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Digital Ad Slowdown Hits Google’s Bottom Line

A 23 per cent rise in first quarter sales might seem cause for celebration, but for Google parent Alphabet, it represents a huge slowdown in sales growth, as the global financial crunch hits digital advertising spend.

This 23 per cent jump in first quarter sales marks the lowest year-on-year growth rate for Alphabet since late 2020. First quarter of 2021 saw sales jump 34 per cent from the previous year.

Alphabet’s postings were, across the board, well under Wall Street estimates.

Earnings per share were US$24.62, as opposed to the expected US$25.91.

Overall revenue for the March quarter was US$68.01 billion (A$95.3 billion), well under the expected $68.11 billion.

YouTube was the biggest disappointment, falling well short of the expected US$7.51 billion in advertising revenue to bring in ‘just’ US$6.87 billion. Apple’s third-party ad targeting crackdown has removed some of its revenue gained in previous years through iPhone users.

The company reported US$54.66 billion in total advertising revenue for the quarter, up from $44.68 billion the year prior, but not the level of growth the tech giant would have liked. The main driver of this, Google’s search advertising business, gained 24 per cent to hit US$39.6 billion.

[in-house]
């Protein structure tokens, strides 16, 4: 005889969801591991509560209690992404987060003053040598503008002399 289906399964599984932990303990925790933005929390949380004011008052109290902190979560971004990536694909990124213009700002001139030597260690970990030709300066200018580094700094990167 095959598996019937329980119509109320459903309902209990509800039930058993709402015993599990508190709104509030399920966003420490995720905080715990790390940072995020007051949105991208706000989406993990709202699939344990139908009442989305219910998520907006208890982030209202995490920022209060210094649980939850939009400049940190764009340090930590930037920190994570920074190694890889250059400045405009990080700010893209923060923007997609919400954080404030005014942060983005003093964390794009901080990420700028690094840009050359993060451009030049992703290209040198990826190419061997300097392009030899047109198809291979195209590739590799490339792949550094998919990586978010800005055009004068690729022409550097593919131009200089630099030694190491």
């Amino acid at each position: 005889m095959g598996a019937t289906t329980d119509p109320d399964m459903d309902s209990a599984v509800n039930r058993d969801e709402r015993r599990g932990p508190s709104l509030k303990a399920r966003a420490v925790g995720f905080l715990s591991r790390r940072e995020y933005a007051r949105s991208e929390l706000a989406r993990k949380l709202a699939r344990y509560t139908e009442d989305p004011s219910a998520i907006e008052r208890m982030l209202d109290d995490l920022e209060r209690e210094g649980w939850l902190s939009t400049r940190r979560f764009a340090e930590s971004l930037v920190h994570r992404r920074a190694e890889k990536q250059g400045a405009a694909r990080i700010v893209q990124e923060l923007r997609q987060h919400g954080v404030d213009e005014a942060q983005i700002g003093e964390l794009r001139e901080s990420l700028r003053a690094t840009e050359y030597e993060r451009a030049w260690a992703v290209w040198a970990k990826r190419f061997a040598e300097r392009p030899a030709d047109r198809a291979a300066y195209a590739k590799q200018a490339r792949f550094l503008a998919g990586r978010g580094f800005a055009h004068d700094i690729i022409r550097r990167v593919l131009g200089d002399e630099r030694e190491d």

The one bright spot seems to be Google Cloud, which surpassed expectations to increased 44 per cent, and bring in US$5.82 billion, as opposed to the US$5.76 billion expected by Wall Street.

This division continues to bleed money, however, reporting an operating loss of US$931 million, compared to US$974 million the year prior.

Chief Executive Officer Sundar Pichai points out “strong growth in Search and Cloud, in particular, which are both helping people and businesses as the digital transformation continues.”

Chief Financial Officer Ruth Porat said suspension of its commercial activities in Russia and the “broader unrest as a result of the invasion of Ukraine” impacted revenue.

“Beyond that, there was a bit of a pullback on ad spend in Europe,” she told Bloomberg TV. “There’s a lot of uncertainty in the macro environment.”

The company also announced a US$70 billion share buyback program.

The poor results have seen those shares slide by 5 per cent to US$2,373, the lowest they have hit since last May.



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